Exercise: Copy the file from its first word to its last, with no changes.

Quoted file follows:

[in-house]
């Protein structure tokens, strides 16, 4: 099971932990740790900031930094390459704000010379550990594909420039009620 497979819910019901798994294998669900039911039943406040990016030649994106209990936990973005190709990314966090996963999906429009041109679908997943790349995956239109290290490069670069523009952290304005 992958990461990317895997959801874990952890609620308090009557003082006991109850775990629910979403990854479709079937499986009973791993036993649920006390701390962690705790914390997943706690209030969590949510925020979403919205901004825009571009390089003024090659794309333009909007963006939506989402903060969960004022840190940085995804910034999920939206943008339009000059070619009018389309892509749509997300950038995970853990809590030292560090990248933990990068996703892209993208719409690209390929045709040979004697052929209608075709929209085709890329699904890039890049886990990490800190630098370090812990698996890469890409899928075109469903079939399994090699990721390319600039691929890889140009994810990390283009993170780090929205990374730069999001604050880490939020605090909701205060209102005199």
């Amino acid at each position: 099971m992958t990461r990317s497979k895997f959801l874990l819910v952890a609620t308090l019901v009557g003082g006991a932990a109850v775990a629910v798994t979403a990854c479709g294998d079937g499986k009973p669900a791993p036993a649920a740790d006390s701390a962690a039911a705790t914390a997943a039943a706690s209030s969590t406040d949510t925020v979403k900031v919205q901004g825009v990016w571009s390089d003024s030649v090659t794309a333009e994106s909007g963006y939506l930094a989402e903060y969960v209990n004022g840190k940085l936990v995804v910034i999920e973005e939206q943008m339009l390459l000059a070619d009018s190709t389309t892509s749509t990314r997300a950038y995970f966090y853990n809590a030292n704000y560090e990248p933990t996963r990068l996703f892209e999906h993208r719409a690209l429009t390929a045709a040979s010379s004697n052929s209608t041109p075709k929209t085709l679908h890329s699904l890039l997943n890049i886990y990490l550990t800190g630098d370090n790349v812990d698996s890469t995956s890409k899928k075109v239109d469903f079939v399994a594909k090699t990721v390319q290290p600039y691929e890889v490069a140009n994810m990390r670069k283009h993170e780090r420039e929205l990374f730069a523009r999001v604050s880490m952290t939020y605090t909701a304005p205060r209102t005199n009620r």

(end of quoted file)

[in-house]
């Protein structure tokens, strides 16, 4: 099971932990740790900031930094390459704000010379550990594909420039009620 497979819910019901798994294998669900039911039943406040990016030649994106209990936990973005190709990314966090996963999906429009041109679908997943790349995956239109290290490069670069523009952290304005 992958990461990317895997959801874990952890609620308090009557003082006991109850775990629910979403990854479709079937499986009973791993036993649920006390701390962690705790914390997943706690209030969590949510925020979403919205901004825009571009390089003024090659794309333009909007963006939506989402903060969960004022840190940085995804910034999920939206943008339009000059070619009018389309892509749509997300950038995970853990809590030292560090990248933990990068996703892209993208719409690209390929045709040979004697052929209608075709929209085709890329699904890039890049886990990490800190630098370090812990698996890469890409899928075109469903079939399994090699990721390319600039691929890889140009994810990390283009993170780090929205990374730069999001604050880490939020605090909701205060209102005199």
């Amino acid at each position: 099971m992958t990461r990317s497979k895997f959801l874990l819910v952890a609620t308090l019901v009557g003082g006991a932990a109850v775990a629910v798994t979403a990854c479709g294998d079937g499986k009973p669900a791993p036993a649920a740790d006390s701390a962690a039911a705790t914390a997943a039943a706690s209030s969590t406040d949510t925020v979403k900031v919205q901004g825009v990016w571009s390089d003024s030649v090659t794309a333009e994106s909007g963006y939506l930094a989402e903060y969960v209990n004022g840190k940085l936990v995804v910034i999920e973005e939206q943008m339009l390459l000059a070619d009018s190709t389309t892509s749509t990314r997300a950038y995970f966090y853990n809590a030292n704000y560090e990248p933990t996963r990068l996703f892209e999906h993208r719409a690209l429009t390929a045709a040979s010379s004697n052929s209608t041109p075709k929209t085709l679908h890329s699904l890039l997943n890049i886990y990490l550990t800190g630098d370090n790349v812990d698996s890469t995956s890409k899928k075109v239109d469903f079939v399994a594909k090699t990721v390319q290290p600039y691929e890889v490069a140009n994810m990390r670069k283009h993170e780090r420039e929205l990374f730069a523009r999001v604050s880490m952290t939020y605090t909701a304005p205060r209102t005199n009620r």